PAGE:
Illinois Supreme Court Protects Workers, Upholds Constitutionality of Employee Classification Act
Chicago, IL (Law Firm Newswire) May 7, 2014 – The Illinois Supreme Court has upheld the constitutionality of the state’s Employee Classification Act.
The Employee Classification Act protects construction workers from being misclassified as independent contractors rather than employees. In the case, Bartlow v. Costigan, the state high court rejected a constitutional challenge by a roofing company that claimed the law was impermissibly vague and violated due process rights.
“This is an important ruling for workers,” states Robert Briskman, a Chicago work injury attorney. “When employees are misclassified as independent contractors, their employers avoid paying worker’s compensation premiums, unemployment insurance and overtime, putting workers at risk.”
The court’s February 21 decision upholds one of the strongest worker classification statutes in the country. The law creates a presumption that an individual performing construction services is an employee unless the company can prove otherwise.
As with the laws in many other states, to prove that an individual is an independent contractor, the company must show that the individual is free from control and direction by the company in the manner and means of performing the services; that the service is not in the usual scope of services that the company performs; and that the individual has an independent business or trade.
However, the Illinois law goes a step further, applying the employee presumption not just to individuals, but also to sole proprietorships and partnerships. These are deemed individuals unless an additional 12-factor test is met, showing that the entity is a self-sustaining business. The factors include showing that the entity has made a substantial capital investment and that it serves the general public.
The Illinois Department of Labor said that the misclassification of employees costs the state up to $700 million per year in lost payments and taxes.
Violations of the law subject the employer to penalties. Each day of misclassification for each worker is considered a separate violation. A first offense can bring a penalty of up to $1,000, with willful violations resulting in triple damages and subsequent violations resulting in double damages.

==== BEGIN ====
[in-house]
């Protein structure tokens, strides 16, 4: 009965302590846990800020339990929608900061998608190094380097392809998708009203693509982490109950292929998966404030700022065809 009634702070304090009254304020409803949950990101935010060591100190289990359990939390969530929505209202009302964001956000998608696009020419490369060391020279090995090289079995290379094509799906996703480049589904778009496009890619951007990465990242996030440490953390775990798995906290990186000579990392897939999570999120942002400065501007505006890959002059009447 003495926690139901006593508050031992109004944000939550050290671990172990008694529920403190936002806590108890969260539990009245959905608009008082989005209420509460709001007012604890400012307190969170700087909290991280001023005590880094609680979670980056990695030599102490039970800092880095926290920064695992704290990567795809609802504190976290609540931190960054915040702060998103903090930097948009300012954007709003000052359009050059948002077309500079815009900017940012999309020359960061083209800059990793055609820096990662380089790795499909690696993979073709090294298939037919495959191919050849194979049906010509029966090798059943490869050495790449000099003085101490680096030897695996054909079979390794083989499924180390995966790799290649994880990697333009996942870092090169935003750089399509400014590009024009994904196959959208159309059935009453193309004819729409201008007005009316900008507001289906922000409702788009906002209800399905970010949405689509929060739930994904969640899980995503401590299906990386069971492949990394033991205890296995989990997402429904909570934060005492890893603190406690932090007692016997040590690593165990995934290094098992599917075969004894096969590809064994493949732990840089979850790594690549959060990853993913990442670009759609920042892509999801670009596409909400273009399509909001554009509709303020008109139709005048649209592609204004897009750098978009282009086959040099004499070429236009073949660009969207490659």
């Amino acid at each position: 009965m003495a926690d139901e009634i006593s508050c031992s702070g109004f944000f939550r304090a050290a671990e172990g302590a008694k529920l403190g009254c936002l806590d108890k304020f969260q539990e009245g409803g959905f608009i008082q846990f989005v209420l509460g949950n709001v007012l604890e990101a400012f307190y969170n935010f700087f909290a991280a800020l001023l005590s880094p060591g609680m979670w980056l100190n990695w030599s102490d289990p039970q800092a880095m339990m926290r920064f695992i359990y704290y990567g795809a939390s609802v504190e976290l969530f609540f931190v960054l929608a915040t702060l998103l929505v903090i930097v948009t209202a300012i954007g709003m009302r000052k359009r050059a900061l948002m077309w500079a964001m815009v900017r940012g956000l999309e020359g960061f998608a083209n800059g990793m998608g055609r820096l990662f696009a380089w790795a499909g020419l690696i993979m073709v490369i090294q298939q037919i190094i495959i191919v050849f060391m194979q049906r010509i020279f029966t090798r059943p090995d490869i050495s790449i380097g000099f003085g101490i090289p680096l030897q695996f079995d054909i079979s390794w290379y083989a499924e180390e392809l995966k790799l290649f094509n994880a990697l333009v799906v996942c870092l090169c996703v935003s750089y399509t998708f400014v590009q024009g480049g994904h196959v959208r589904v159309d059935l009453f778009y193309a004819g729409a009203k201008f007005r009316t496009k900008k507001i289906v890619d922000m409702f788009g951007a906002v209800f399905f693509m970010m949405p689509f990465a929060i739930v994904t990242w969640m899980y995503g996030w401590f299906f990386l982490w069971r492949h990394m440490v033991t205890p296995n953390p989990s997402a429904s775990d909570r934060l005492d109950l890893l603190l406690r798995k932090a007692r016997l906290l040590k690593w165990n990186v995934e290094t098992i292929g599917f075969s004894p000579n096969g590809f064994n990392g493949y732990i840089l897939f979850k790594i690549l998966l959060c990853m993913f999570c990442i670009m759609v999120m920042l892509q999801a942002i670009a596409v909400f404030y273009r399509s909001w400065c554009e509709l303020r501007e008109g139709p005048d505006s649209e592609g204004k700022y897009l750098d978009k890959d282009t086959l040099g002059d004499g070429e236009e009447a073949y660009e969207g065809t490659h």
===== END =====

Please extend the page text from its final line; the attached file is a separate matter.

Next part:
The Department said it has collected $314,325 in penalties resulting from 111 separate investigations since the law went into effect in 2008.
Briskman Briskman & Greenberg
351 West Hubbard Street, Ste 810
Chicago, IL 60654
Facebook: Like Us!
Google+ Contact a Chicago personal injury attorney from Briskman Briskman & Greenberg on Google+.
- Jury awards $8.45 million to boy with cerebral palsy in birth injury lawsuit
A jury in a birth injury case awarded $8.45 million to a boy who suffered severe injuries after an eight-minute delay in inserting a breathing tube. The jury found that medical personnel at Northeast Georgia Medical Center did not follow the proper standards of care when the boy was born in 2008. Jakob Medley, now [...]
- Outdated safety standards may actually prevent safety advancements
New advancements have been made in auto headlight technology, but some systems are unavailable in the United States because 45-year-old lighting safety standards do not allow for them. Nighttime driving can be dangerous simply because it is more difficult for drivers to see other cars, pedestrians and road obstacles. Headlights make night driving possible, but [...]
- NHTSA nominee wants to make better use of data
In a Senate committee hearing, Mark Rosekind, President Obama’s choice to lead the National Highway Traffic Safety Administration (NHTSA), said that the agency needs greater resources to keep up with consumer complaints and better tools to analyze data. Rosekind said that the number of complaints made to the agency has recently increased from 45,000 to [...]
- Study finds limitations to auto safety technology
With the recent wave of technological innovations in auto safety, and the promise of even greater developments to come, a vision is taking shape of a future where human error has been removed from the safety equation. However, that time has not yet arrived, and an over-reliance on these new tools in their present form [...]
- Pfizer asks judge to dismiss more than 500 birth injury lawsuits
Pfizer, a pharmaceutical giant, asked a Pennsylvania judge to dismiss more than 500 cases from all over the country alleging that the firm’s antidepressant drug Zoloft causes birth injuries. The 526 lawsuits, which have been combined into multidistrict litigation in Philadelphia, allege that Pfizer was negligent in failing to warn pregnant women that birth injuries [...]